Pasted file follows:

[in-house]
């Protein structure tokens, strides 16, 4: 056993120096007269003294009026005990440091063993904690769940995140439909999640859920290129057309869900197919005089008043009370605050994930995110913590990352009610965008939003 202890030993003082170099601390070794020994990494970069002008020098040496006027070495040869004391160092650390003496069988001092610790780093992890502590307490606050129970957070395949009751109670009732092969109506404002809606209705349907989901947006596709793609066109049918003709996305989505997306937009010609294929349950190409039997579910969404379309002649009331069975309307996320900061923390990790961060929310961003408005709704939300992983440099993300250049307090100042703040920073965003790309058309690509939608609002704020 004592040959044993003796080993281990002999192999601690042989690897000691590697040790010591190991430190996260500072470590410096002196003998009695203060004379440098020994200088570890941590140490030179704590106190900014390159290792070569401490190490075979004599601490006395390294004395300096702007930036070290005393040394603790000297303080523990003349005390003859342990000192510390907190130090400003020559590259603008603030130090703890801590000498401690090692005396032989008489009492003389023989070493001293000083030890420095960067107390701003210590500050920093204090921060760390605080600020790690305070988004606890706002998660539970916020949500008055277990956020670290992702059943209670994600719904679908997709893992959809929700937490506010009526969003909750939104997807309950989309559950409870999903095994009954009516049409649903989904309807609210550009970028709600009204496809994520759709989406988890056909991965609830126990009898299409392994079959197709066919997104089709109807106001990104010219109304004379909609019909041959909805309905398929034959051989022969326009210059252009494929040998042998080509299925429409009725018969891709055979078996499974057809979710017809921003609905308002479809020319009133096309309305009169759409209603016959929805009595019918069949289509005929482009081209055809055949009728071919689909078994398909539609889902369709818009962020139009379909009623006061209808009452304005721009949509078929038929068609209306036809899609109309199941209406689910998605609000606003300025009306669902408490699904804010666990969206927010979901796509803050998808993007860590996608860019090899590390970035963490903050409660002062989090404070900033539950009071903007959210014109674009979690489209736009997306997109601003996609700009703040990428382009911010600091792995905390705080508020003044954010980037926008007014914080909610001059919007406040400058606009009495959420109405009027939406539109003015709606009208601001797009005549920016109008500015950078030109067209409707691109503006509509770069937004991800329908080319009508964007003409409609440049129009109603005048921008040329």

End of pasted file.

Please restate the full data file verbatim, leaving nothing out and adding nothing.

[in-house]
């Protein structure tokens, strides 16, 4: 056993120096007269003294009026005990440091063993904690769940995140439909999640859920290129057309869900197919005089008043009370605050994930995110913590990352009610965008939003 202890030993003082170099601390070794020994990494970069002008020098040496006027070495040869004391160092650390003496069988001092610790780093992890502590307490606050129970957070395949009751109670009732092969109506404002809606209705349907989901947006596709793609066109049918003709996305989505997306937009010609294929349950190409039997579910969404379309002649009331069975309307996320900061923390990790961060929310961003408005709704939300992983440099993300250049307090100042703040920073965003790309058309690509939608609002704020 004592040959044993003796080993281990002999192999601690042989690897000691590697040790010591190991430190996260500072470590410096002196003998009695203060004379440098020994200088570890941590140490030179704590106190900014390159290792070569401490190490075979004599601490006395390294004395300096702007930036070290005393040394603790000297303080523990003349005390003859342990000192510390907190130090400003020559590259603008603030130090703890801590000498401690090692005396032989008489009492003389023989070493001293000083030890420095960067107390701003210590500050920093204090921060760390605080600020790690305070988004606890706002998660539970916020949500008055277990956020670290992702059943209670994600719904679908997709893992959809929700937490506010009526969003909750939104997807309950989309559950409870999903095994009954009516049409649903989904309807609210550009970028709600009204496809994520759709989406988890056909991965609830126990009898299409392994079959197709066919997104089709109807106001990104010219109304004379909609019909041959909805309905398929034959051989022969326009210059252009494929040998042998080509299925429409009725018969891709055979078996499974057809979710017809921003609905308002479809020319009133096309309305009169759409209603016959929805009595019918069949289509005929482009081209055809055949009728071919689909078994398909539609889902369709818009962020139009379909009623006061209808009452304005721009949509078929038929068609209306036809899609109309199941209406689910998605609000606003300025009306669902408490699904804010666990969206927010979901796509803050998808993007860590996608860019090899590390970035963490903050409660002062989090404070900033539950009071903007959210014109674009979690489209736009997306997109601003996609700009703040990428382009911010600091792995905390705080508020003044954010980037926008007014914080909610001059919007406040400058606009009495959420109405009027939406539109003015709606009208601001797009005549920016109008500015950078030109067209409707691109503006509509770069937004991800329908080319009508964007003409409609440049129009109603005048921008040329």